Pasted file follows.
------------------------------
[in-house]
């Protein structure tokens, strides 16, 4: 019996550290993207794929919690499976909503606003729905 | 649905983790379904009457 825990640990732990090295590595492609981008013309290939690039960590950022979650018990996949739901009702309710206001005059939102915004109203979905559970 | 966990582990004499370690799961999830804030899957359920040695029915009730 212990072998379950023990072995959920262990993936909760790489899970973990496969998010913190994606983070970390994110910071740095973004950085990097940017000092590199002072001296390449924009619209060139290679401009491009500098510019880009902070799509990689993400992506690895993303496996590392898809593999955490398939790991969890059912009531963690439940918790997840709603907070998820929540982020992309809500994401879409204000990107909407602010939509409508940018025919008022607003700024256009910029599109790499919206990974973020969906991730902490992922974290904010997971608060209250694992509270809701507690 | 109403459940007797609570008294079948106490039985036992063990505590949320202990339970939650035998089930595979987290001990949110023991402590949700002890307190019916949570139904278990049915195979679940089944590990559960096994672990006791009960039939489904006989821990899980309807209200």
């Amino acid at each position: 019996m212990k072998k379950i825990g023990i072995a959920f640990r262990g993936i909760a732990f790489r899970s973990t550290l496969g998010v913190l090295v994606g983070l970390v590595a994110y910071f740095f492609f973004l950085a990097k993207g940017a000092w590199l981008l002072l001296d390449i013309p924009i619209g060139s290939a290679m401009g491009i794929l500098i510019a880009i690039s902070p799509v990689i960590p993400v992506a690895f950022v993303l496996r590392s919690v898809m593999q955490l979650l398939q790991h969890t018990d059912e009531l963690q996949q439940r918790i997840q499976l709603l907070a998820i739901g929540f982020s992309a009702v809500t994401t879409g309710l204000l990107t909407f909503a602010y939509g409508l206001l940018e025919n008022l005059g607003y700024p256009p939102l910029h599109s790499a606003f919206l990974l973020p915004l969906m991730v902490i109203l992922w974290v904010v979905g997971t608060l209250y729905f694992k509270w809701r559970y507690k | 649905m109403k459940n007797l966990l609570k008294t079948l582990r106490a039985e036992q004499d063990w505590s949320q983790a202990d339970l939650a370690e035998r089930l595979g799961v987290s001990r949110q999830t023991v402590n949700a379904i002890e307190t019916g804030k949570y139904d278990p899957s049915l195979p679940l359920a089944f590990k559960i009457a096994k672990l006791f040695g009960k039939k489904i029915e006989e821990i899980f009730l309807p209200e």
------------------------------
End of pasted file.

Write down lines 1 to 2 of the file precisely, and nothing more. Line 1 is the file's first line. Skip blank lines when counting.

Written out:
[in-house]
């Protein structure tokens, strides 16, 4: 019996550290993207794929919690499976909503606003729905 | 649905983790379904009457 825990640990732990090295590595492609981008013309290939690039960590950022979650018990996949739901009702309710206001005059939102915004109203979905559970 | 966990582990004499370690799961999830804030899957359920040695029915009730 212990072998379950023990072995959920262990993936909760790489899970973990496969998010913190994606983070970390994110910071740095973004950085990097940017000092590199002072001296390449924009619209060139290679401009491009500098510019880009902070799509990689993400992506690895993303496996590392898809593999955490398939790991969890059912009531963690439940918790997840709603907070998820929540982020992309809500994401879409204000990107909407602010939509409508940018025919008022607003700024256009910029599109790499919206990974973020969906991730902490992922974290904010997971608060209250694992509270809701507690 | 109403459940007797609570008294079948106490039985036992063990505590949320202990339970939650035998089930595979987290001990949110023991402590949700002890307190019916949570139904278990049915195979679940089944590990559960096994672990006791009960039939489904006989821990899980309807209200």